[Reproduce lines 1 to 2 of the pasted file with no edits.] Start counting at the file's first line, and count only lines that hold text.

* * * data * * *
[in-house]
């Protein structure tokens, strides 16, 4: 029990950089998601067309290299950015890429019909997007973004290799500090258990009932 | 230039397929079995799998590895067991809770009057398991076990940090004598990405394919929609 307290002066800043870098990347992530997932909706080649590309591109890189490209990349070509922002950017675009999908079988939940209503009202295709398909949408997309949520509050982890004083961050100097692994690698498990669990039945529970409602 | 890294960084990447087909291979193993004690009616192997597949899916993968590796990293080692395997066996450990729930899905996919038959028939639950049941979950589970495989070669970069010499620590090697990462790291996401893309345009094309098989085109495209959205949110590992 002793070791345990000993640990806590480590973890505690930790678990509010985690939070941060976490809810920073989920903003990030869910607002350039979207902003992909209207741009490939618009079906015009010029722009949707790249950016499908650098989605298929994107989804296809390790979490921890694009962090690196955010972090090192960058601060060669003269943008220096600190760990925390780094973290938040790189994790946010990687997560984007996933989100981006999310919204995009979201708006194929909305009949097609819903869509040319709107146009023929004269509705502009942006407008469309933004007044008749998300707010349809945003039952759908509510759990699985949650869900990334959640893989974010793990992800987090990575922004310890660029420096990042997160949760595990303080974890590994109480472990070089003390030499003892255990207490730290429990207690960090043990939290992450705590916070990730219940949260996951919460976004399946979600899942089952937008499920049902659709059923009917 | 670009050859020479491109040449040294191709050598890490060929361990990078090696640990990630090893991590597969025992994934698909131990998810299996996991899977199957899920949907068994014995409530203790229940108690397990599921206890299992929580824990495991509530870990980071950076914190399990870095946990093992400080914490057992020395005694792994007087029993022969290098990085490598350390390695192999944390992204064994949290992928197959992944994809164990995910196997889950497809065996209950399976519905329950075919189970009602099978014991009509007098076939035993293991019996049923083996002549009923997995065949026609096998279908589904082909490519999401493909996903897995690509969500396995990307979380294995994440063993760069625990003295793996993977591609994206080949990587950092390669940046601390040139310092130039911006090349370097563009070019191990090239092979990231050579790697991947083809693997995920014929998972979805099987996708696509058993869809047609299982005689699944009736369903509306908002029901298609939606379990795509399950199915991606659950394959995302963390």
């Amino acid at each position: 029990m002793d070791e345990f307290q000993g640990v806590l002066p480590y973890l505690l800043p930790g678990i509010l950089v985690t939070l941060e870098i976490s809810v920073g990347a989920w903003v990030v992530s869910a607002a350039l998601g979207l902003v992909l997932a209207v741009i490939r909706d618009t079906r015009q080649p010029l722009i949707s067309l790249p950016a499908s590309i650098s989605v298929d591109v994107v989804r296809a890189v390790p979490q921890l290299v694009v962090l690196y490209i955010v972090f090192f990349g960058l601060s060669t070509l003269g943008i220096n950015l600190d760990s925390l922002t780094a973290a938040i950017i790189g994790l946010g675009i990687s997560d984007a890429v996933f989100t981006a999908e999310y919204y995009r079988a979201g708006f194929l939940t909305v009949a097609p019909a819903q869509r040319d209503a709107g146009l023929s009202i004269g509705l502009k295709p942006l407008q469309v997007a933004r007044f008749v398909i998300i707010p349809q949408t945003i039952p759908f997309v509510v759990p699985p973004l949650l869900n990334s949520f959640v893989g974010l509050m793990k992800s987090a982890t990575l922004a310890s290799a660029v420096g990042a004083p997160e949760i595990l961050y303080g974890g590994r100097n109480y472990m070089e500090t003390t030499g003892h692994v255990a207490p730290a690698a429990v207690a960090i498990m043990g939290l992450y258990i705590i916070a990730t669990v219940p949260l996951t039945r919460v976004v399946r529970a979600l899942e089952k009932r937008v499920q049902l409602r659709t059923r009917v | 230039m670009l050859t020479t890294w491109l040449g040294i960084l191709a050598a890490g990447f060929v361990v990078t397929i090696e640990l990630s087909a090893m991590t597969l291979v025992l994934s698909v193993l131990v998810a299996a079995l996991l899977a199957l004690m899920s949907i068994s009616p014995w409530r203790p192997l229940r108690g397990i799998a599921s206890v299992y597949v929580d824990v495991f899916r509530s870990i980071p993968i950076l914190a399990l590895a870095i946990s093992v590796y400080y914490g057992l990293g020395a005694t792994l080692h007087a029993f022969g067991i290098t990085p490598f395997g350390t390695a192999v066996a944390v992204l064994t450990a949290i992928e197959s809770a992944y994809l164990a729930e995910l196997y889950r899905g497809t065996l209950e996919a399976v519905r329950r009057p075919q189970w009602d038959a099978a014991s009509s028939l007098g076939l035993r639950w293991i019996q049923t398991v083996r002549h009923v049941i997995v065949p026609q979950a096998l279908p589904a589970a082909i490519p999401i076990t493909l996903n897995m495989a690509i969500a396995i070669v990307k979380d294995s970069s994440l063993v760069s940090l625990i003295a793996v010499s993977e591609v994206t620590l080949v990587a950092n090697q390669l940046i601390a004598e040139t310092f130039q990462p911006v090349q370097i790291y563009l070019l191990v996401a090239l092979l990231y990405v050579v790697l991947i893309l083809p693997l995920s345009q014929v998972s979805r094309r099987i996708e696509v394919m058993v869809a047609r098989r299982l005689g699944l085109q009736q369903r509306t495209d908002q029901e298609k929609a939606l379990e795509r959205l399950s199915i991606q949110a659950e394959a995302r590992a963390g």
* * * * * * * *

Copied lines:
[in-house]
């Protein structure tokens, strides 16, 4: 029990950089998601067309290299950015890429019909997007973004290799500090258990009932 | 230039397929079995799998590895067991809770009057398991076990940090004598990405394919929609 307290002066800043870098990347992530997932909706080649590309591109890189490209990349070509922002950017675009999908079988939940209503009202295709398909949408997309949520509050982890004083961050100097692994690698498990669990039945529970409602 | 890294960084990447087909291979193993004690009616192997597949899916993968590796990293080692395997066996450990729930899905996919038959028939639950049941979950589970495989070669970069010499620590090697990462790291996401893309345009094309098989085109495209959205949110590992 002793070791345990000993640990806590480590973890505690930790678990509010985690939070941060976490809810920073989920903003990030869910607002350039979207902003992909209207741009490939618009079906015009010029722009949707790249950016499908650098989605298929994107989804296809390790979490921890694009962090690196955010972090090192960058601060060669003269943008220096600190760990925390780094973290938040790189994790946010990687997560984007996933989100981006999310919204995009979201708006194929909305009949097609819903869509040319709107146009023929004269509705502009942006407008469309933004007044008749998300707010349809945003039952759908509510759990699985949650869900990334959640893989974010793990992800987090990575922004310890660029420096990042997160949760595990303080974890590994109480472990070089003390030499003892255990207490730290429990207690960090043990939290992450705590916070990730219940949260996951919460976004399946979600899942089952937008499920049902659709059923009917 | 670009050859020479491109040449040294191709050598890490060929361990990078090696640990990630090893991590597969025992994934698909131990998810299996996991899977199957899920949907068994014995409530203790229940108690397990599921206890299992929580824990495991509530870990980071950076914190399990870095946990093992400080914490057992020395005694792994007087029993022969290098990085490598350390390695192999944390992204064994949290992928197959992944994809164990995910196997889950497809065996209950399976519905329950075919189970009602099978014991009509007098076939035993293991019996049923083996002549009923997995065949026609096998279908589904082909490519999401493909996903897995690509969500396995990307979380294995994440063993760069625990003295793996993977591609994206080949990587950092390669940046601390040139310092130039911006090349370097563009070019191990090239092979990231050579790697991947083809693997995920014929998972979805099987996708696509058993869809047609299982005689699944009736369903509306908002029901298609939606379990795509399950199915991606659950394959995302963390």